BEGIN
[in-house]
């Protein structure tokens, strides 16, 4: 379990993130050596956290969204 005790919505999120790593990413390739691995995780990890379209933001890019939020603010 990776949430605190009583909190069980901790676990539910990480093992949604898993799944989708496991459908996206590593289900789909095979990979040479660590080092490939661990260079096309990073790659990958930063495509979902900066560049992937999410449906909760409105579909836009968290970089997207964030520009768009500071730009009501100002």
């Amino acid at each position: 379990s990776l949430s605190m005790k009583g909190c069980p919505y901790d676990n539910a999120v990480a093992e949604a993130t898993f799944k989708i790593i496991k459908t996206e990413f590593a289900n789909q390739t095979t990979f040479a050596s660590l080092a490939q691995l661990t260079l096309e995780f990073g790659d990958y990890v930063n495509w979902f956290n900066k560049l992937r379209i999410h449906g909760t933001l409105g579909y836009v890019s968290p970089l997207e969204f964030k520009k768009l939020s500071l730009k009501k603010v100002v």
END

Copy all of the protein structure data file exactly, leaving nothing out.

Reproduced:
[in-house]
């Protein structure tokens, strides 16, 4: 379990993130050596956290969204 005790919505999120790593990413390739691995995780990890379209933001890019939020603010 990776949430605190009583909190069980901790676990539910990480093992949604898993799944989708496991459908996206590593289900789909095979990979040479660590080092490939661990260079096309990073790659990958930063495509979902900066560049992937999410449906909760409105579909836009968290970089997207964030520009768009500071730009009501100002």
């Amino acid at each position: 379990s990776l949430s605190m005790k009583g909190c069980p919505y901790d676990n539910a999120v990480a093992e949604a993130t898993f799944k989708i790593i496991k459908t996206e990413f590593a289900n789909q390739t095979t990979f040479a050596s660590l080092a490939q691995l661990t260079l096309e995780f990073g790659d990958y990890v930063n495509w979902f956290n900066k560049l992937r379209i999410h449906g909760t933001l409105g579909y836009v890019s968290p970089l997207e969204f964030k520009k768009l939020s500071l730009k009501k603010v100002v």